[Cross-listed with Italian 403 and RGLA 471]
Dante and His World: The Divine Comedy in Translation
Undoubtedly the best-known among all poems written in the Italian language during the last seven hundred years, Dante Alighieri’s Divine Comedy takes us on a most unusual journey. We begin our travels quivering with the wayfarer at the outskirts of a ghastly dark forest, and we end up basking in the blissful light of a cosmic embrace. What makes such a change of perspective possible? It is the journey itself, answers Dante, who in his visionary exploration of “the beyond” is taught by his teachers, Virgil and Beatrice, how fearlessly to plumb the abysses and expanse of the human psyche.
From exile to reintegration, from wretchedness to felicity, this is the story of a process of inner transmutation, whose liberating power has touched countless readers over the ages and across cultures. More than ever today Dante’s poem is apt to teach us, “on the wings of the night”, how progressively to uncover the vastness that lies hidden within every single atom of our own self, and of the universe that surrounds us.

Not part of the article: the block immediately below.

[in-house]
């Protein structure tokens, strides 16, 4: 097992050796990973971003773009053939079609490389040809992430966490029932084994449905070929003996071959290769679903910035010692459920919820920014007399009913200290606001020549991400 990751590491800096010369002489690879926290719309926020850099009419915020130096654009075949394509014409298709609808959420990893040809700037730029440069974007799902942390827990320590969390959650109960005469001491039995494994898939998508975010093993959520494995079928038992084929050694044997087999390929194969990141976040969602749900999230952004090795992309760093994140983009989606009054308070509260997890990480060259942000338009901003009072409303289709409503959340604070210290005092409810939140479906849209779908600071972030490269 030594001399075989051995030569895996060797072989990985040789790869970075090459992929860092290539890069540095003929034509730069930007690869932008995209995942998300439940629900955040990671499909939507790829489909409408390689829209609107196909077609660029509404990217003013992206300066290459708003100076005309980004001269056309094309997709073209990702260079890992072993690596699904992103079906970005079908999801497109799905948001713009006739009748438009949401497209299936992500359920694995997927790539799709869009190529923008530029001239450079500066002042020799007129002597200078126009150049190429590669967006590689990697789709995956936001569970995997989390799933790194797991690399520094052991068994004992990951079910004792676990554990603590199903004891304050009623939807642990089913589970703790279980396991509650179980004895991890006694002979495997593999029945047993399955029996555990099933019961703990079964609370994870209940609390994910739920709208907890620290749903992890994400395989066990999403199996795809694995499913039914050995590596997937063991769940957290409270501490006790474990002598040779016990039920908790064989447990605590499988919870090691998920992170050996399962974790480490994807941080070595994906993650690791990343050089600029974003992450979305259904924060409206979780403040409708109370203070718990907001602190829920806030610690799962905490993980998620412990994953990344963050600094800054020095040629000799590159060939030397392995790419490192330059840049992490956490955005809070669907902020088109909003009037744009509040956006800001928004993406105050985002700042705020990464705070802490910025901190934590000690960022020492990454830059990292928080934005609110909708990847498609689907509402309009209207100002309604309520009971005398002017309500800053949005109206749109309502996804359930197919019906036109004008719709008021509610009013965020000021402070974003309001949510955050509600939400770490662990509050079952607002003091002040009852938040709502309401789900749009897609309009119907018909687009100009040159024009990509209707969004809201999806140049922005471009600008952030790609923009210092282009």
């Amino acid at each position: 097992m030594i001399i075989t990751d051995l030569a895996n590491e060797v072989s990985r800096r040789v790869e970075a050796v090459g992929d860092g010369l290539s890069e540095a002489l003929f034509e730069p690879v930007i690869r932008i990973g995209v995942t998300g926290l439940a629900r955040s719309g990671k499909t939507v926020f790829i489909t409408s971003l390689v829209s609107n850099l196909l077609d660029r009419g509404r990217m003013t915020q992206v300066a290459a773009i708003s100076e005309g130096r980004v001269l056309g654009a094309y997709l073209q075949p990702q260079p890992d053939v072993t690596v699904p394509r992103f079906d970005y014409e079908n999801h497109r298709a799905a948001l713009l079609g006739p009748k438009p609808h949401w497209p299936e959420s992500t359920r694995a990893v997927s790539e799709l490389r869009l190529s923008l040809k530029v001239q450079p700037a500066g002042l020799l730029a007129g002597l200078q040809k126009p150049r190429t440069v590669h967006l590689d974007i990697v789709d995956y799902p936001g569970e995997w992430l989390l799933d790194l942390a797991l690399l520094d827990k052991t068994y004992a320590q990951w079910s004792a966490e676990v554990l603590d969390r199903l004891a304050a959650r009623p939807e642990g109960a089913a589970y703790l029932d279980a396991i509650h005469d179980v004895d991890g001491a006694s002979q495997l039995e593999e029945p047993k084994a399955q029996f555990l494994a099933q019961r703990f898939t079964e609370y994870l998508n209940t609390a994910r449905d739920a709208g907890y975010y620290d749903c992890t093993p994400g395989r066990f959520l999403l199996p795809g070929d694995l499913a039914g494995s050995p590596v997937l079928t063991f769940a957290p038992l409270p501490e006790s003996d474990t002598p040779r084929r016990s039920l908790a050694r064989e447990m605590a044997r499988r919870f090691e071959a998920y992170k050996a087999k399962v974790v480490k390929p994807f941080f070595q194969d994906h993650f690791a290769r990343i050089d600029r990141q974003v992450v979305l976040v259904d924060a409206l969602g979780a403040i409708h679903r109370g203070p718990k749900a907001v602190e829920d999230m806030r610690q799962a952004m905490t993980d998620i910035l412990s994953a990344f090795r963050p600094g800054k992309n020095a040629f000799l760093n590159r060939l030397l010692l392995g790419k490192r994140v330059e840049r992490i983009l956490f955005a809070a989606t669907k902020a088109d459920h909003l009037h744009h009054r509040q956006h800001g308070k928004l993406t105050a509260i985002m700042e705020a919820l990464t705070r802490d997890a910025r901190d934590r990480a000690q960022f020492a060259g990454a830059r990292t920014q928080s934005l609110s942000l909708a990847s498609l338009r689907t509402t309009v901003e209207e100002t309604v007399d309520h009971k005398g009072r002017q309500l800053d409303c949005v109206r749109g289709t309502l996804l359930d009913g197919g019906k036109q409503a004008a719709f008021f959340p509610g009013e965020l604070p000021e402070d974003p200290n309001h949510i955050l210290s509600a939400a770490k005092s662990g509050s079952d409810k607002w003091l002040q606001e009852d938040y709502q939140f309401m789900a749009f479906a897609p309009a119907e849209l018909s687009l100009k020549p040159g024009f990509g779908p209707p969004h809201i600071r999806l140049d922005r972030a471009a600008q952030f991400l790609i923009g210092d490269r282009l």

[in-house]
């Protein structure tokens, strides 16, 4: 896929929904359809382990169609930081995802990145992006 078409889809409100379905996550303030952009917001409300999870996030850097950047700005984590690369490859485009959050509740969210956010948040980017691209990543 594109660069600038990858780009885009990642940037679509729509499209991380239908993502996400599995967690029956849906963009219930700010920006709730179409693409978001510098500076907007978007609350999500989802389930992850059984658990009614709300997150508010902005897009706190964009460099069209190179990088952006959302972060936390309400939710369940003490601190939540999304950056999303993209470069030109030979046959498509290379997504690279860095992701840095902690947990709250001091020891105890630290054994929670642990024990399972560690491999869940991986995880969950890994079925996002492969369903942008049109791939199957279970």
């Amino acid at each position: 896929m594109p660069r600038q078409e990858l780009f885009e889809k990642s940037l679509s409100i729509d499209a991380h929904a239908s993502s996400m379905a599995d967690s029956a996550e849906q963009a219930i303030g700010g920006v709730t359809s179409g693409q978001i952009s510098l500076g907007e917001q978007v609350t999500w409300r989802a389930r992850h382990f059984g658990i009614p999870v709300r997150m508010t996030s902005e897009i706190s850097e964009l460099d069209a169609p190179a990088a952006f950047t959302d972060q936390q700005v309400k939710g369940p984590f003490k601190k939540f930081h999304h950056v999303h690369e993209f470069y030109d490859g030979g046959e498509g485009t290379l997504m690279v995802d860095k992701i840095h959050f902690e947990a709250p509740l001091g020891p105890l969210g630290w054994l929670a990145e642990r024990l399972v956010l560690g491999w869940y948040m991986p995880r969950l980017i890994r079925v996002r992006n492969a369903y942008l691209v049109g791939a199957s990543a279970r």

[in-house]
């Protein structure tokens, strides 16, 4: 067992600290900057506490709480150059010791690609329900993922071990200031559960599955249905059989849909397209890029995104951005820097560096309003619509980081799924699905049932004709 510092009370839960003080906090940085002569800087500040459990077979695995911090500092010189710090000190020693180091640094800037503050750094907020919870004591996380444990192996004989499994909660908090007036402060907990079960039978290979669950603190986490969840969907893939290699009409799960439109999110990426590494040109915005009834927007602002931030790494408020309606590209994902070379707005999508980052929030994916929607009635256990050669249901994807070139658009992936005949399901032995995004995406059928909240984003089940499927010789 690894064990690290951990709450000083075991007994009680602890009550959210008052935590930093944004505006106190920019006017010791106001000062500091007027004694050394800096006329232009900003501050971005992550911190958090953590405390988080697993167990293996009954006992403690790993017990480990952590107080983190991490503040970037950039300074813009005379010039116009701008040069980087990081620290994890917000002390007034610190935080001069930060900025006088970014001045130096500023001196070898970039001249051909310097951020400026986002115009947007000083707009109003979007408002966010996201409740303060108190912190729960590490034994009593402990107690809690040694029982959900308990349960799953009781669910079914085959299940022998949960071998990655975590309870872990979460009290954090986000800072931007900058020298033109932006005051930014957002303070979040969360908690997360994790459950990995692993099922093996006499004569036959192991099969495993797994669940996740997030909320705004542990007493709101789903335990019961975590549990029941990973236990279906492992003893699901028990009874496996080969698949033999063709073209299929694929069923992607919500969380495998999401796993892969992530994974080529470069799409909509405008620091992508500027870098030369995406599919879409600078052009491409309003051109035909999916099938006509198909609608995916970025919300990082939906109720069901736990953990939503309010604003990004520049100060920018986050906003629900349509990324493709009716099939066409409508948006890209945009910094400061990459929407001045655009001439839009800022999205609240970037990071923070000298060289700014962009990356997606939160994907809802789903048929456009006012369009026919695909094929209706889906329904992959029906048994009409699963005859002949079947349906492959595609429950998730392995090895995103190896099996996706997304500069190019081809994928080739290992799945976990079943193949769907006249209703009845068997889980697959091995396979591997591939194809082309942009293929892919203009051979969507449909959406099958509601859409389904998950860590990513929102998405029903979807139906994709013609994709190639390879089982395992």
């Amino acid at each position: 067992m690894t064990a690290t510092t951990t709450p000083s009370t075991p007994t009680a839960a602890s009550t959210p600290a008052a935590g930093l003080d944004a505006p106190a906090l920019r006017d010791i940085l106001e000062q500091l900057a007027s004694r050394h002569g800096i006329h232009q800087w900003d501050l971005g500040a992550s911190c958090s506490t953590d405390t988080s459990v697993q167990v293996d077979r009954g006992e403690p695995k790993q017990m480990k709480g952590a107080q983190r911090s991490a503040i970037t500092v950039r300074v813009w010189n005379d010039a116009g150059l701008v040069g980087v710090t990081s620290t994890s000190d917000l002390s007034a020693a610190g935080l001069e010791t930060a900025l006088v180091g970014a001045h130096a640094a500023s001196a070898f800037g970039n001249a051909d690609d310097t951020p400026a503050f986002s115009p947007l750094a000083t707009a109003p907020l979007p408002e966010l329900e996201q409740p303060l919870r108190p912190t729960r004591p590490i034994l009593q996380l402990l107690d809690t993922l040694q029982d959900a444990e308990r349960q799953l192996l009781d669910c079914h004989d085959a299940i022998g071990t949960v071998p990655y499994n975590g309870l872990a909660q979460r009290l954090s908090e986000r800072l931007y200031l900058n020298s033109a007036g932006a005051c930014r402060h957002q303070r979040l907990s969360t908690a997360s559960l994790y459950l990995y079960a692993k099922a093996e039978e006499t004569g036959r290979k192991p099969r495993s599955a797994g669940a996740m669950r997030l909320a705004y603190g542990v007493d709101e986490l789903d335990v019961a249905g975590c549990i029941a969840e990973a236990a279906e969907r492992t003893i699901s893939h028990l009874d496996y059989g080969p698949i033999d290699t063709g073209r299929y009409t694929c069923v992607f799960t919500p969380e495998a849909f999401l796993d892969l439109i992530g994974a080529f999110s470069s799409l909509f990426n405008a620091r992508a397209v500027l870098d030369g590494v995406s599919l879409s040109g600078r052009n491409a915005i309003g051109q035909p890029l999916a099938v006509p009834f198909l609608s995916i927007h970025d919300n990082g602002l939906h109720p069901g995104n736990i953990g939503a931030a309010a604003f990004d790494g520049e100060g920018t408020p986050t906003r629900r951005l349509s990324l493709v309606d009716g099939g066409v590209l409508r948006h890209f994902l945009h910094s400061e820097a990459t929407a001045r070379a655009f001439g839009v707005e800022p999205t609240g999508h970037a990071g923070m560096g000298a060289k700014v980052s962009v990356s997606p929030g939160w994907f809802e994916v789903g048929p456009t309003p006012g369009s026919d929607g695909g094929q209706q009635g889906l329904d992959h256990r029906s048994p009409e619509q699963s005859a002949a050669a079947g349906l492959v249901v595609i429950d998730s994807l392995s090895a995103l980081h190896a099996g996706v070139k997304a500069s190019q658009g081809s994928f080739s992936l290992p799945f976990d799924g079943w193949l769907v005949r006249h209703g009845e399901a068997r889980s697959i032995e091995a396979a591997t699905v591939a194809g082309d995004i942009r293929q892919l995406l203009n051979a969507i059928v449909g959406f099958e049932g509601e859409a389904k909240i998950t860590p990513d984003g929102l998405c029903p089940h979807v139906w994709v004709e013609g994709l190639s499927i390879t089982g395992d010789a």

This course offers a close reading of Dante’s masterpiece through a large selection of excerpts from all of the canticas (Inferno, Purgatorio, Paradiso), along with a reading of Dante’s earlier work Vita Nuova (The New Life) in its entirety.
— D. Alighieri, Vita nuova, tr. S. Applebaum. Dover, 2001.
— D. Alighieri, Inferno, tr. R. Kirkpatrick. Penguin Classics 2006.
— D. Alighieri, Purgatorio, tr. R. Kirkpatrick. Penguin Classics 2007.
— D. Alighieri, Paradiso, tr. R. Kirkpatrick. Penguin Classics 2006.
Recommended Texts (also available at UBC Library Reserve Room)
— S. Bemrose, A New Life of Dante, revised and updated. U Exeter Press, 2010.
— R. Kirkpatrick, Dante, the Divine Comedy. Cambridge University Press, 2004.
— G. Raffa, The Complete Danteworlds. A Reader’s Guide to the Divine Comedy. The University of Chicago Press, 2009.
At least 30 credits of lower division courses or permission of the instructor. Precludes credit for ITAL 403 and vice versa.
Students who plan to minor in Italian must take this course as ITAL and will be expected to do part of their reading and assignments in the Italian language.
Language of instruction: English